The Government intends to construct humanitarian centres in the Barima Waini Region and will be seeking international help to respond to the large amounts of Venezuelans who are crossing the border to enter Guyana.
“We are going to build facilities to respond to where the Venezuelan citizens are coming from,” Minister of State Joseph Harmon told reporters at a post-cabinet press briefing Monday.
The centres, he said, will be constructed in Region One – where the majority of Venezuelans are arriving.
A multi-agency committee, comprising the Ministries of Citizenship and Health as well as the Guyana Police Force (GPF), will be pursuing the establishment of these centres which will be controlled by the Government.
Hundreds of Venezuelans have been migrating to Guyana, fleeing the social and economic crisis in the homeland.
The Government has already provided them with food, clothing and free medical care. Those who crossed the border illegally were not persecuted, instead, authorities are on a mission to have all of the migrants registered.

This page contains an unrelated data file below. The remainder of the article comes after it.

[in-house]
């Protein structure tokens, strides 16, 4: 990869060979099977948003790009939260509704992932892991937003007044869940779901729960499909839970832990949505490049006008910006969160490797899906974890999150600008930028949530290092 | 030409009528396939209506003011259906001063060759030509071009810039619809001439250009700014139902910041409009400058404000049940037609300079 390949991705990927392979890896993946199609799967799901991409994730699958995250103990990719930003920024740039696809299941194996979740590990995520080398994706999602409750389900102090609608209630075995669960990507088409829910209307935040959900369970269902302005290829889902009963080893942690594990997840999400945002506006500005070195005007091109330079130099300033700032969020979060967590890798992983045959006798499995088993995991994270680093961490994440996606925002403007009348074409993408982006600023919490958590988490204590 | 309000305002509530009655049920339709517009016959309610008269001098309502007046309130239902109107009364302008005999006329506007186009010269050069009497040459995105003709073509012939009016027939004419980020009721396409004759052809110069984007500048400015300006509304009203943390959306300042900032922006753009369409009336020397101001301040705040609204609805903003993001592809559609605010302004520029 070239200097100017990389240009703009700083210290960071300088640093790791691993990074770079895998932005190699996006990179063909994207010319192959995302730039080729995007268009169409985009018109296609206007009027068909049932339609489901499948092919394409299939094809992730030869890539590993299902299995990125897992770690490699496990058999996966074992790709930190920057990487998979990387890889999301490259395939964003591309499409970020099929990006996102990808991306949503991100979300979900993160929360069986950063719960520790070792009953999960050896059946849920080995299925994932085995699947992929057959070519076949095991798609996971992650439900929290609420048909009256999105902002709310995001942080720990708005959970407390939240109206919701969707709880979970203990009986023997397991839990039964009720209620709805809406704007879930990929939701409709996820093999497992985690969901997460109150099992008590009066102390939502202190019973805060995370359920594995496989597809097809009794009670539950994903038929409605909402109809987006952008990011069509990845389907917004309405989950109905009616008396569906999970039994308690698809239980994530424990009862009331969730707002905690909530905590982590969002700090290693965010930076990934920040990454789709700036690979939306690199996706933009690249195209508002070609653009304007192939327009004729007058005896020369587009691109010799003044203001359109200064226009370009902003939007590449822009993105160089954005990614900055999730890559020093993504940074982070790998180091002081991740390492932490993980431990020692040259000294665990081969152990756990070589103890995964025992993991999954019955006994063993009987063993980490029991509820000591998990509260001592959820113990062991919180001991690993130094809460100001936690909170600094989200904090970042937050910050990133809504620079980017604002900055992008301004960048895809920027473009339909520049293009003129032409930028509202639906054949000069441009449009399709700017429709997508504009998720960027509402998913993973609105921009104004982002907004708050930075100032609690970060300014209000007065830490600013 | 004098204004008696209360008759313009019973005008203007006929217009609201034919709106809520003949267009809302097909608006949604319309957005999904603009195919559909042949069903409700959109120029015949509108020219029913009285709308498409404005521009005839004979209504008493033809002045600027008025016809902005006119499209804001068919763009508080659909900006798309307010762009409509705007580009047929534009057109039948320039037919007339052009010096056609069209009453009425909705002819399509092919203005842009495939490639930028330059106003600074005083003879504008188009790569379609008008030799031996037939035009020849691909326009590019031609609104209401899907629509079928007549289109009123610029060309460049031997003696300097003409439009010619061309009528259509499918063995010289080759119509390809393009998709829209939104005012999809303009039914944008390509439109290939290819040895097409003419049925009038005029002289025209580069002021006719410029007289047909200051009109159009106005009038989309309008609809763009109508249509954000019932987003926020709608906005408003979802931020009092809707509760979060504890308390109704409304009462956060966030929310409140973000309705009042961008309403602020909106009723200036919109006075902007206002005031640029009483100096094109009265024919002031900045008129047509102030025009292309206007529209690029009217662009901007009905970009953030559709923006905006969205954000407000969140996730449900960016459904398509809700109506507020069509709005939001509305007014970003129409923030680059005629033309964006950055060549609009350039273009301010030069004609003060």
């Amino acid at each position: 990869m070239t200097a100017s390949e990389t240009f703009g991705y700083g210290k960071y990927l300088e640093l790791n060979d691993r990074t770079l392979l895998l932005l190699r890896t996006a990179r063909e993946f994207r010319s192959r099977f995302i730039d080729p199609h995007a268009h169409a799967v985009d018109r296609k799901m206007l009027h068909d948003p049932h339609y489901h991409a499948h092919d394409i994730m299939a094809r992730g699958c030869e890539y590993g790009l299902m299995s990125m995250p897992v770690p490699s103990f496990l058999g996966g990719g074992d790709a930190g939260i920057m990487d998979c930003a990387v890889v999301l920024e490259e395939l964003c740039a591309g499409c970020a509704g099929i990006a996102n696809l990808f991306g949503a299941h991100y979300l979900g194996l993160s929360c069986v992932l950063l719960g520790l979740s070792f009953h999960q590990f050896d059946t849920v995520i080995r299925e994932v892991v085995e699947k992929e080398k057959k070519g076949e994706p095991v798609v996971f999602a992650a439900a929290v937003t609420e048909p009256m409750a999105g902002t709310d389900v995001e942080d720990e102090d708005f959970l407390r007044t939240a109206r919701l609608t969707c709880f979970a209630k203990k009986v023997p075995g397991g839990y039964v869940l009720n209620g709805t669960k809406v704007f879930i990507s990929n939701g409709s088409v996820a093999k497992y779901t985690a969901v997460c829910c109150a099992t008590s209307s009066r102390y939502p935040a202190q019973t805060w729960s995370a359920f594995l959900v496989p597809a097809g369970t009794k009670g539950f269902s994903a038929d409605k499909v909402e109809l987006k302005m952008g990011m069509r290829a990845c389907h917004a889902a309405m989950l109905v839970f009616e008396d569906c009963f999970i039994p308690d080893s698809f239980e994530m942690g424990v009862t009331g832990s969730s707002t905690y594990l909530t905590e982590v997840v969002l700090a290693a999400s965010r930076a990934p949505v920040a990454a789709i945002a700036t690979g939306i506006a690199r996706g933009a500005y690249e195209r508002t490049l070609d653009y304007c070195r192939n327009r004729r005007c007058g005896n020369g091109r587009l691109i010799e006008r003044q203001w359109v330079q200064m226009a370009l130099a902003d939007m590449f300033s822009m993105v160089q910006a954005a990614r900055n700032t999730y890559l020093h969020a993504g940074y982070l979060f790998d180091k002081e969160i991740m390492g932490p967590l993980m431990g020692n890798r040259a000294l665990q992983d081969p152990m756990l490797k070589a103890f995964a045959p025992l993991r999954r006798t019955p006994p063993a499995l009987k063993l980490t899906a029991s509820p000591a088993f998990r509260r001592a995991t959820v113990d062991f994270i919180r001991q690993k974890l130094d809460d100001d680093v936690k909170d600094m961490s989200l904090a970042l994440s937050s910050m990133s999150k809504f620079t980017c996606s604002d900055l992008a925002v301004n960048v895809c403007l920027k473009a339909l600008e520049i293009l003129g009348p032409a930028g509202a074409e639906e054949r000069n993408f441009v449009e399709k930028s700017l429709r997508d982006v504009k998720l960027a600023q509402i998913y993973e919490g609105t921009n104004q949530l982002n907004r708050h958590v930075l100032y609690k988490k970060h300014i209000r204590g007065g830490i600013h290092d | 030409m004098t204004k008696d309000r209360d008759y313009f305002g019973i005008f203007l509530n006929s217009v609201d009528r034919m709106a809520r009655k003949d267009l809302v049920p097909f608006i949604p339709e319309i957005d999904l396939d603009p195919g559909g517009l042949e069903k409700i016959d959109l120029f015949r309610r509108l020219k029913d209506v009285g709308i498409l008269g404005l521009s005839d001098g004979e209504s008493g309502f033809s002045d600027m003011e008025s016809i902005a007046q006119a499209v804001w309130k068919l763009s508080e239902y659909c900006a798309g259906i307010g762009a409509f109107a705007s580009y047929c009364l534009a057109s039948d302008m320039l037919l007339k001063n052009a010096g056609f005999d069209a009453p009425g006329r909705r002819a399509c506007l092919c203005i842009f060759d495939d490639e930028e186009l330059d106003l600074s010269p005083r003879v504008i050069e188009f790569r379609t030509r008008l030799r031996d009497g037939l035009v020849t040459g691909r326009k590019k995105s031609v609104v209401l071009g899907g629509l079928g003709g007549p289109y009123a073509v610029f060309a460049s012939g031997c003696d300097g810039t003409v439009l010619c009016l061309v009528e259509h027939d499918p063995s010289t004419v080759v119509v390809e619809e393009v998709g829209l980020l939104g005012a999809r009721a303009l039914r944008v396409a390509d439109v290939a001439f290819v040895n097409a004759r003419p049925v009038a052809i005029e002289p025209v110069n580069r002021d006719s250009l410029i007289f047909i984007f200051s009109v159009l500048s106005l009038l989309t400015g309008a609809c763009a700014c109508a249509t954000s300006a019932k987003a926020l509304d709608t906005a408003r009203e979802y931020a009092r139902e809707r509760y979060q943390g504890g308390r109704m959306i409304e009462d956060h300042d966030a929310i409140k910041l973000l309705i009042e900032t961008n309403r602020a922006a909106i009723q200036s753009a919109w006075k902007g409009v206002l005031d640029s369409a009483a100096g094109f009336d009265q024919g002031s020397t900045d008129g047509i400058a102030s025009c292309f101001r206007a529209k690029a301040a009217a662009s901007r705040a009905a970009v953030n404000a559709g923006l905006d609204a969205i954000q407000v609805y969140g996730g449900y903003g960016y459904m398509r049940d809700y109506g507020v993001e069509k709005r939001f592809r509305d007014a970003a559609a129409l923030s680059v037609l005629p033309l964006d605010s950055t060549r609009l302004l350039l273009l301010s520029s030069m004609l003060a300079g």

Minister Harmon says a major challenge in dealing with this mass migration is the lack of communication owing to the difference in language. As such, he said efforts are being made to create posters with Spanish writings in order to communicate with the Venezuelans.
Apart from Region One, Venezuelans have been settling in Region Seven but in smaller numbers.
The State Minister noted that at this stage in Region Seven, the regional authorities are handling the matter.
“When it becomes a bigger issue, we will respond,” he said.
The United Nations Children’s Fund (UNICEF) has already pledged $6.2M to help Guyana to assist the Venezuelans.
The Guyana Government has taken a humanitarian approach to this issue, as has many countries in the region that have been accepting the Venezuelans.
But Minister of Foreign Affairs Carl Greenidge made it clear that Venezuelans who seek refuge should use official points of entry.